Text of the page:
India’s Quest for Lithium Ion Batteries

India’s Road Transport and Highways minister, Nitin Gadkari made a statement earlier this month on the need to reduce dependence on the import of lithium ion batteries, which is the key component of Electric Vehicles and has the biggest chunk in the cost of an EV. The government, he said, is working to boost the manufacturing of Lithium Ion batteries in India. The article explores some activities taking place in this space.

Insignificant reserves in India

Battery manufacturing has been insignificant in the country as it is heavily dependent on import of the Lithium. Some reserves of lithium were discovered earlier this year in Karnataka, which according to researchers at the Atomic Minerals Directorate, would be around 14,100 tonnes. But comparing this with 8.6 million tonnes in Chile, 2.8 million tonnes in Australia, 1.7 million tonnes in Argentina or 60,000 tonnes in Portugal, this is inconsiderable. However, these mines of lithium ion have been given by the Government to two private companies that are working to get the raw materials.

Reaching out to other countries for Lithium

To meet the heavy requirement of Lithium, the government of India is reaching out to countries specially in South America like Chile, Argentina and Bolivia that are believed to hold 50 per cent of the world’s lithium reserves. A joint venture company, Khanij Bidesh India Ltd. (KABIL), has been set up to ensure a consistent supply of critical and strategic minerals to Indian domestic market. The JV is visiting these countries and exploring possibilities of lithium extraction with the local companies.

KABIL has already signed MoU with JEMSE, an Argentine state-owned enterprise to establish a commercial link and scientific-technological development in the field of Lithium. India has also signed an MoU with Bolivia for development and industrial use of lithium. With Chile too, India has an agreement on cooperation in the fields of geology and mining. Australia is another country with which has signed a preliminary deal to get supply of critical minerals like Lithium.

National Mission on Transformative Mobility and Battery Storage

The government, apart from providing push through budgetary provisions and programs like FAME II, has also setup National Mission on Transformative Mobility and Battery Storage, with an Inter-Ministerial Steering Committee chaired by CEO NITI Aayog. The Steering Committee has been given the task to recommend and drive the strategies for transformative mobility and Phased Manufacturing Programmes for EVs, EV Components and Batteries. A phased roadmap to implement battery manufacturing at Giga-scale is being considered now with initial focus on large-scale module and pack assembly plants by 2019-20, followed by integrated cell manufacturing by 2021-22.

Some other developments on the domestic front:

  • Indian PSU, Bharat Heavy Electricals Limited (BHEL) and Libcoin, a consortium comprising Magnis Energy, Duggal Family Trust and Charge CCCV(C4V), have also entered into an agreement to initially build 1GWh lithium ion battery plant in India. Its capacity will be scaled up to 30GWh in due course.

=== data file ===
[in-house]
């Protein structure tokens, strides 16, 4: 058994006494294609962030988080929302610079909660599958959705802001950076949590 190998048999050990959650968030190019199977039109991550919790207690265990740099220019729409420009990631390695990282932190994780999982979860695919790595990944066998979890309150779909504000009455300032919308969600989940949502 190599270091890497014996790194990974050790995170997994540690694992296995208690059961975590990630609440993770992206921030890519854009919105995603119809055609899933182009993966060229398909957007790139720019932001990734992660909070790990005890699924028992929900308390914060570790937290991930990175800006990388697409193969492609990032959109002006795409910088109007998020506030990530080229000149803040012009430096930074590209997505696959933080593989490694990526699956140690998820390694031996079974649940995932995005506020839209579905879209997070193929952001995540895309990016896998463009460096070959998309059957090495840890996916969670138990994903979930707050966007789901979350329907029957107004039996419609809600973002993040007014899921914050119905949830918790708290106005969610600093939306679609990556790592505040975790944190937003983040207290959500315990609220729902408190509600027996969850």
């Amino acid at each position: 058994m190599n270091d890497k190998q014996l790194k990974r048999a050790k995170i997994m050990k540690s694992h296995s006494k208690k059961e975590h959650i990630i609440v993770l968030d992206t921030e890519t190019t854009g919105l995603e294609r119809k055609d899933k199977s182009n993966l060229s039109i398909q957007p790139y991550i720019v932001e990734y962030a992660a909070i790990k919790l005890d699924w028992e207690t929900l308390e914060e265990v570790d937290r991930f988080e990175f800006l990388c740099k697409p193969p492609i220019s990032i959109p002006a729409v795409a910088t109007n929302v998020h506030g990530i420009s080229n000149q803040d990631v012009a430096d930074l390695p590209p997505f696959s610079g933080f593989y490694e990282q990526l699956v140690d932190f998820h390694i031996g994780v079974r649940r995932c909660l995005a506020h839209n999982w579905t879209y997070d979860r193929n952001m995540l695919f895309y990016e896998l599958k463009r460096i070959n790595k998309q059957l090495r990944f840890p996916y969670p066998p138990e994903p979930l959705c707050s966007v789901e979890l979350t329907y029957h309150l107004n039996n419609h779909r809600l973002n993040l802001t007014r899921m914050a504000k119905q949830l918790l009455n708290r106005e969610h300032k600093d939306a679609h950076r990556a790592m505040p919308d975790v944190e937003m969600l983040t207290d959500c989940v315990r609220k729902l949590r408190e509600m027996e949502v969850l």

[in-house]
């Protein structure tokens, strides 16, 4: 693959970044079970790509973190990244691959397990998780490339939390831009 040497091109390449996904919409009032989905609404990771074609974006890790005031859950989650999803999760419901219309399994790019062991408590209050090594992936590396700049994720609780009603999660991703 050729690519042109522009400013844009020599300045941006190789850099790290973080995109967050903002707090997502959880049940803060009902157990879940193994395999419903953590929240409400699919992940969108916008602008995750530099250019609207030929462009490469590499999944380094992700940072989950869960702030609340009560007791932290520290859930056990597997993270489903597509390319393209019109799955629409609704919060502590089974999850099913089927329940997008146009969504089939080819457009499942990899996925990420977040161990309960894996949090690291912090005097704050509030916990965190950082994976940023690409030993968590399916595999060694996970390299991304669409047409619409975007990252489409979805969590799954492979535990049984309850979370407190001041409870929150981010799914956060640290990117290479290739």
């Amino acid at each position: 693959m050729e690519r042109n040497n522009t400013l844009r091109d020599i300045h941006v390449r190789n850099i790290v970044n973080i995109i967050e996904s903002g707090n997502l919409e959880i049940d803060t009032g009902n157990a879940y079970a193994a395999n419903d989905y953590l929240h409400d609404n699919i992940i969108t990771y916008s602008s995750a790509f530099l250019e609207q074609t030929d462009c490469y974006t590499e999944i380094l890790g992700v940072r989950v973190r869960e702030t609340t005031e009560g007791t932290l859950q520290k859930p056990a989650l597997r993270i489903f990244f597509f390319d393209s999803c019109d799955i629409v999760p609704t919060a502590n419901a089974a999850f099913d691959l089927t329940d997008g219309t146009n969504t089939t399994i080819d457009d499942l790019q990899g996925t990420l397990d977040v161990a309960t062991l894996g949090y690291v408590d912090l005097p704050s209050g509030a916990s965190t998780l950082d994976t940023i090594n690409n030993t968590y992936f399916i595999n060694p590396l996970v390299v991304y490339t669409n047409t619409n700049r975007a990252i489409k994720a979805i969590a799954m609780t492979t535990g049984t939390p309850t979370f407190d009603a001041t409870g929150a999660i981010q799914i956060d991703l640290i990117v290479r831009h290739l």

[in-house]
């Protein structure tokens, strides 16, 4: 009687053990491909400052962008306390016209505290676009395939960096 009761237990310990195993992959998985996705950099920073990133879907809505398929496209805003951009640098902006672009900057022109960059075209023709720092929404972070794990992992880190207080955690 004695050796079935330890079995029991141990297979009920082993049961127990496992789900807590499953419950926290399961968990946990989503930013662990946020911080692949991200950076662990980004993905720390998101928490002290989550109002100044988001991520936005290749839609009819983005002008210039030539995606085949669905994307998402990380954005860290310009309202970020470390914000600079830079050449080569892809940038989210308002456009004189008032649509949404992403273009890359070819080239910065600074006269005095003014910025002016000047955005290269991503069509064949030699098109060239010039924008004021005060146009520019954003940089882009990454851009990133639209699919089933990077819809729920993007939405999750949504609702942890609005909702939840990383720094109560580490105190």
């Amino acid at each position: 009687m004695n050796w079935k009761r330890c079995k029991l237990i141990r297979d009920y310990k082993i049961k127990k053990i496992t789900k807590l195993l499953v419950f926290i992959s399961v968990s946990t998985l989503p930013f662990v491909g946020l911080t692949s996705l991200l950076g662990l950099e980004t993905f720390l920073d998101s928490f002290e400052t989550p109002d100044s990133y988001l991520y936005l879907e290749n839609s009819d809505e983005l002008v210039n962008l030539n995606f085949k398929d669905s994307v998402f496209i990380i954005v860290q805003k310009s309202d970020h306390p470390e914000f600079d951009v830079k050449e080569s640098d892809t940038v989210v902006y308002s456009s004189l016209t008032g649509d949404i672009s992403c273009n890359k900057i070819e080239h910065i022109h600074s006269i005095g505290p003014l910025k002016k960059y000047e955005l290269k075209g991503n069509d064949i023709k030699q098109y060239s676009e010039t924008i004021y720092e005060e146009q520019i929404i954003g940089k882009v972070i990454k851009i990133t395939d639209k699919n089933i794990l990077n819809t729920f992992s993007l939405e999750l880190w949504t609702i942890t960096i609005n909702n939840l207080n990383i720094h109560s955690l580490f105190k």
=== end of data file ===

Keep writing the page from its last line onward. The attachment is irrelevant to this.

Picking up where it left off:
• Last year, ISRO has chosen 10 companies including BEL, Tata Chemicals, Exicom, GOCL etc to transfer its indigenously developed low-cost Li-ion cell technology.
  • Tata Group plans to invest Rs 4,000 crore to set up a lithium-ion battery plant in Dholera Special Investment Region (DSIR) in Gujarat and has already procured 126 acres of land for the purpose.
  • Suzuki Motor Corporation, Toshiba Corporation and Denso Corporation have formed a JV, AEPPL, to manufacture Lithium Ion batteries in the country and has inked a Memorandum of Understanding proposing an investment of Rs 4,930 crore with the Gujarat government.
  • United States-based XNRGI has opened a high temperature (HT) lithium-ion battery factory in Gurugram in India having 240 MWh of battery production capacity.
  • Amperex Technology Limited (ATL), a manufacturer of rechargeable Lithium Ion Polymer (LIP) batteries, has acquired a 180 acre land near Gurugram in Haryana.
  • Exide has also formed a joint venture with Switzerland-based Leclanché SA, a well known energy storage solution companies to manufacture Li-ion batteries at it Gujarat plant. The JV named Nexcharge was formed between Exide and Leclanché in a 75:25 ratio.
  • The Centre has also proposed 50 GW battery production plan for the states, under which Telangana has pitched for a 5 GW lithium ion plant by announcing the ready availability of 200 acres of land plus power and water at a concessional rate.


India needs a minimum of 10 GWh of cells by 2022, which would need to be expanded to about 50 GWh by 2025, according to a report by NITI Aayog. Therefore, manufacturing these cells in India needs to be pushed aggressively.

Another major task for the country is to setup of Lithium-ion battery recycling industry. The country is also mulling over allowing import of used Lithium-ion batteries for recycling, with tight environment norms, as from  Li-ion batteries valuable metals and other materials is possible to  be recovered, processed, and reused.

Developing battery manufacturing capacity has become more important now as India’s EV sector is greatly dependent on China that has unrivaled control of required domestic and foreign battery raw materials and processing facilities. The current rift with China has therefore made it essential for India to focus more on mass producing Lithium Ion batteries if it has to keeps its EV dream alive.


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